• it provides useful measures of test coverage over a set of tests/experiments

  • it allows you to view the coverage results of a dynamically shared object (DSO) by executables that use it

  • it provides a comparison of coverage over different program versions

  • it provides tracing capabilities for function arcs that go beyond traditional test coverage tools

There are two versions of Tester: cvcov is the command line version of the test coverage program and cvxcov is the GUI version of the test coverage program.

Most of the functionality is available from either program, although the graphical representations of the data are available only from cvxcov, the GUI tool.

The Tester product is documented in the ProDev Workshop: Tester User's Guide.

ProDev™ WorkShop Static Analyzer

The Static Analyzer is the WorkShop tool for examining the structure of a program's source code and the relationships between its parts, such as files, functions, and variables.

The Static Analyzer shows code structure, including how functions within programs call each other, where and how variables are defined, how files depend on each other, where macros are placed, and other structural details. The Static Analyzer is interactive, so you can quickly locate the portion of code structure that interests you, or you can step back for an overview. Because the Static Analyzer recognizes the connections between elements of the source code, you can readily trace how a proposed change to one element will affect related elements.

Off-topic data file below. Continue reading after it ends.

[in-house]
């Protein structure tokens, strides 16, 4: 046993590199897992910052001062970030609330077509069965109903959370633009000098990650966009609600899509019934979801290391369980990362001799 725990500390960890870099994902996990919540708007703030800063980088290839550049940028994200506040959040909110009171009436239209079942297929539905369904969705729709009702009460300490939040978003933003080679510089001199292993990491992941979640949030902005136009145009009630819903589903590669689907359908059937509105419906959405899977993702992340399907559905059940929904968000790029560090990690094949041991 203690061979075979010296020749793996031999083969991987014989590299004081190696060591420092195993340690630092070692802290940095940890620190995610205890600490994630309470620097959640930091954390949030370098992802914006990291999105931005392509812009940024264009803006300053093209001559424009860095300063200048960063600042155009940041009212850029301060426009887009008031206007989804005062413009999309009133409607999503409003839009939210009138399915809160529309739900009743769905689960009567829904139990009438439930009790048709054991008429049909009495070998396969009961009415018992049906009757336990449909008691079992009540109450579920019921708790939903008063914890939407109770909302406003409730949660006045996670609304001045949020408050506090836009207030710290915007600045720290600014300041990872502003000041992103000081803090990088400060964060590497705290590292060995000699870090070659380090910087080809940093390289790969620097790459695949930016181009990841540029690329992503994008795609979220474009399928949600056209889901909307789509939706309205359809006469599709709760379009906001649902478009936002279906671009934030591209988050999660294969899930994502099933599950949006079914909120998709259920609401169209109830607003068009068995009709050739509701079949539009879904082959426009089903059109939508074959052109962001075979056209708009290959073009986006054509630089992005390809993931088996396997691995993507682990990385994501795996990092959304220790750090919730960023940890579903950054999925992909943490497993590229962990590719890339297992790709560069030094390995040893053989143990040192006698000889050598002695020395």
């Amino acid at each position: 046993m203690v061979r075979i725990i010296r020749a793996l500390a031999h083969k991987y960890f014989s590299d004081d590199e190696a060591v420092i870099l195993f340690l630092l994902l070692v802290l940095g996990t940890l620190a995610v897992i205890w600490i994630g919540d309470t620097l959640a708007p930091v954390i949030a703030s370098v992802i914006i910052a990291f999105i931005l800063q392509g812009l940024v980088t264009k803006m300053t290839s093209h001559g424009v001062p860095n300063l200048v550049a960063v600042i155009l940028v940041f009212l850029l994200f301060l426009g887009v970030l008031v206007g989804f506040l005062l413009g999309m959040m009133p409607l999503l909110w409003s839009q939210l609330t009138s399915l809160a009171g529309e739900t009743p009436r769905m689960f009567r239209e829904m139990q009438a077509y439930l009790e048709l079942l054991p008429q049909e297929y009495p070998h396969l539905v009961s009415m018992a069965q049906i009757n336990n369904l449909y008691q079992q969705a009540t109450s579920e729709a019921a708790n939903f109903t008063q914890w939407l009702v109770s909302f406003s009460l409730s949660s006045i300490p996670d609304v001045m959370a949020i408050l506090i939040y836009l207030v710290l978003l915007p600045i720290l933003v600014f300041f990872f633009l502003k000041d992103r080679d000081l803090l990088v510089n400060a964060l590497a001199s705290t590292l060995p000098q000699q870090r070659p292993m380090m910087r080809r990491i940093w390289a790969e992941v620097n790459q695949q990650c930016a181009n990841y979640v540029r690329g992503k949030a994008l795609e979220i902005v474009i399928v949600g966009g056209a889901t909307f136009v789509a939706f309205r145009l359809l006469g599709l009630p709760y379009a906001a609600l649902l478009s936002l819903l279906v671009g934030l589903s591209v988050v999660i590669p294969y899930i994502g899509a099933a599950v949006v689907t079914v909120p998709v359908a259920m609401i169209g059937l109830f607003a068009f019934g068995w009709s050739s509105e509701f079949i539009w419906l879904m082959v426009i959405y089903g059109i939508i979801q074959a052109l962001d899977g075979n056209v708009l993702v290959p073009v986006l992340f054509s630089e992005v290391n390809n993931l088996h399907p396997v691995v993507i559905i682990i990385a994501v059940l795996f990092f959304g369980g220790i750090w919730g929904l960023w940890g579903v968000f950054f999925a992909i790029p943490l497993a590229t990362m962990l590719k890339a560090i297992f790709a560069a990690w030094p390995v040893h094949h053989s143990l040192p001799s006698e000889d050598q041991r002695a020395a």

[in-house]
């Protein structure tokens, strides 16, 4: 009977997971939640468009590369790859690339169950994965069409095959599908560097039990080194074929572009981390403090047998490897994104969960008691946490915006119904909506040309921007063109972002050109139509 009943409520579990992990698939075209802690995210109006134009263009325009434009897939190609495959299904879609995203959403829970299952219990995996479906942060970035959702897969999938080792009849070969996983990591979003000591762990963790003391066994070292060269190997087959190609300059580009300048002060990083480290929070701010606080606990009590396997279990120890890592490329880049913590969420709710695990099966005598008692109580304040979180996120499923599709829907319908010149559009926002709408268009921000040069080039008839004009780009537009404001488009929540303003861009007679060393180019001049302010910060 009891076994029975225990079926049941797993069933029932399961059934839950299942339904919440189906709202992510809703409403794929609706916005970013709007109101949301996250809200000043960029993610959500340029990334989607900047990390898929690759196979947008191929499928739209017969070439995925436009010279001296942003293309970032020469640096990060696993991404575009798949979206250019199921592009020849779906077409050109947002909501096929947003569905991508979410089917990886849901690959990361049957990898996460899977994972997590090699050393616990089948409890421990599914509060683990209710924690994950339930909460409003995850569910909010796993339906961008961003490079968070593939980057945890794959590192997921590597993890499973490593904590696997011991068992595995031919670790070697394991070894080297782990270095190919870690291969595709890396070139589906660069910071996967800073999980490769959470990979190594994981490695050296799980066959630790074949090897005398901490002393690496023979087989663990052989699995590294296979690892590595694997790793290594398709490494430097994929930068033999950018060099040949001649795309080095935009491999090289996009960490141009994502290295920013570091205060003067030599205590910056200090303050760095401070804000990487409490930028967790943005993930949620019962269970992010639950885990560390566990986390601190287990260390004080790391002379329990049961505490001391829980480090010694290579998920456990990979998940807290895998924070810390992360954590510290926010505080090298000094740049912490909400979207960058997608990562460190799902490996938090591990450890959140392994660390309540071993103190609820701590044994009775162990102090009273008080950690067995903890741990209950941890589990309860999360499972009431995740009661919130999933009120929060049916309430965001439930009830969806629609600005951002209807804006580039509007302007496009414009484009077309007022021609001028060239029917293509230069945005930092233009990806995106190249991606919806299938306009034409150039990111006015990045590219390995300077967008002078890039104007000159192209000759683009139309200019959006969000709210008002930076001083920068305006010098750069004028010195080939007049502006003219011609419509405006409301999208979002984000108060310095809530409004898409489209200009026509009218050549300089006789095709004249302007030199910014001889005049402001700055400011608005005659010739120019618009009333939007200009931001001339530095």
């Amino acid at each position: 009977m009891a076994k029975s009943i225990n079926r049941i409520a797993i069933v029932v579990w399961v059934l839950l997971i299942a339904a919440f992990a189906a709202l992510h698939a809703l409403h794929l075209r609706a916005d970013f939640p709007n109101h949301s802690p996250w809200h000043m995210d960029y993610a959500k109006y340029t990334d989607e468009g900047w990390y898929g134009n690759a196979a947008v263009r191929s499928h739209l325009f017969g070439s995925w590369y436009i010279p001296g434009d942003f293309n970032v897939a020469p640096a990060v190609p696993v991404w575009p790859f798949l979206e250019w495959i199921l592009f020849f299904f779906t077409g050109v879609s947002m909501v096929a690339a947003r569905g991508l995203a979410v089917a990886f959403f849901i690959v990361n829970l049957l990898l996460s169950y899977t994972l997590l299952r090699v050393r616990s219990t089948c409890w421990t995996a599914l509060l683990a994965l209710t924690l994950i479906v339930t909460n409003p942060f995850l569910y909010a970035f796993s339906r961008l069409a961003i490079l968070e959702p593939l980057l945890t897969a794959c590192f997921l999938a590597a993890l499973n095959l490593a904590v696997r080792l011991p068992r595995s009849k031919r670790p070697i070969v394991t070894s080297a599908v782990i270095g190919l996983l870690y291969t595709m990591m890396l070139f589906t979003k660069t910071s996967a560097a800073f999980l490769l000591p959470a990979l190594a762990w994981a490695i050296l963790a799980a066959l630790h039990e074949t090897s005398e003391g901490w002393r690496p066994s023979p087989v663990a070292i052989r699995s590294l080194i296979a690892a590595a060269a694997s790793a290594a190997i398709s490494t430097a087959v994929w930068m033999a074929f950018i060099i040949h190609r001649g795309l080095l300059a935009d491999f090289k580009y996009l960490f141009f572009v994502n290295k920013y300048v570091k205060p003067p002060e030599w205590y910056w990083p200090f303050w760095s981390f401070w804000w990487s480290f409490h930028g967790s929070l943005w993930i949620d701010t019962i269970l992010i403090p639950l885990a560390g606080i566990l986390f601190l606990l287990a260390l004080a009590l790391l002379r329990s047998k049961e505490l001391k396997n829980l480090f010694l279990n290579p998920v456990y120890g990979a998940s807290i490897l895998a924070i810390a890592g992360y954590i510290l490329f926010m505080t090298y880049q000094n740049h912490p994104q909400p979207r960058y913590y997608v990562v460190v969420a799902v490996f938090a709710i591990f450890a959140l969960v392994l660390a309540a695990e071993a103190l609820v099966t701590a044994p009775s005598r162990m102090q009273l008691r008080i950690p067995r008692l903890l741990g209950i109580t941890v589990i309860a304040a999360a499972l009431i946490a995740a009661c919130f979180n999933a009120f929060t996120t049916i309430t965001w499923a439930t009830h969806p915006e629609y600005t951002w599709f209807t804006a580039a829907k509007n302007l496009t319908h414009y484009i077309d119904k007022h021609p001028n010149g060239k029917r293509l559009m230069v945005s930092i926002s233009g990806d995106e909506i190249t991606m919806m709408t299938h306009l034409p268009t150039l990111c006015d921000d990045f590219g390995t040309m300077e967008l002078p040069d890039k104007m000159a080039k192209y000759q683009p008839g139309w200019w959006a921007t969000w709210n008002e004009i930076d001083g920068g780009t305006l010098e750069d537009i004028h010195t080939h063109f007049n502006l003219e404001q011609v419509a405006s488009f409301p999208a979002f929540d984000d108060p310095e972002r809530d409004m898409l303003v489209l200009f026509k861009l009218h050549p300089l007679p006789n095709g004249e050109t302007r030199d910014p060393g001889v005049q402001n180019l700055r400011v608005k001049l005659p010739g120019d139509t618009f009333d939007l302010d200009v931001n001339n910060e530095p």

The Static Analyzer provides two modes for extracting static analysis data from your source files:

  • Scanner mode: a fast, general-purpose scanner that looks through code with minimal sensitivity to the programming language. Scanner mode does not require that your code compile.

  • Parser mode: a language-sensitive scanner that can be run at compile time by setting a switch.

The Static Analyzer is documented in the ProDev Workshop: Static Analyzer User's Guide.


The SpeedShop set of tools help you measure program performance using SpeedShop commands. These tools allow you to run experiments and generate reports that track down the sources of performance problems.

SpeedShop consists of a set of commands that can be run in a shell, an application programming interface (API) to provide some control over data collection, and a number of libraries to support the commands.

The following SpeedShop commands help you analyze your programs:

  • ssusage: Collects information about your program's use of machine resources. Output from ssusage can be used to determine where most resources are being spent.

  • ssrun: Allows you to run experiments on a program to collect performance data. It establishes the environment to capture performance data for an executable, creates a process from the executable (or from an instrumented version of the executable) and runs it.

  • prof: Analyzes the performance data recorded with ssrun and provides formatted reports.

The following additional commands are also provided:

  • squeeze: Allocates a region of virtual memory and locks the virtual memory down into real memory, making it unavailable to other processes.

  • thrash: Allows you to allocate a block of memory, then access the allocated memory to explore system paging behavior.

The SpeedShop product is documented in the SpeedShop User's Guide.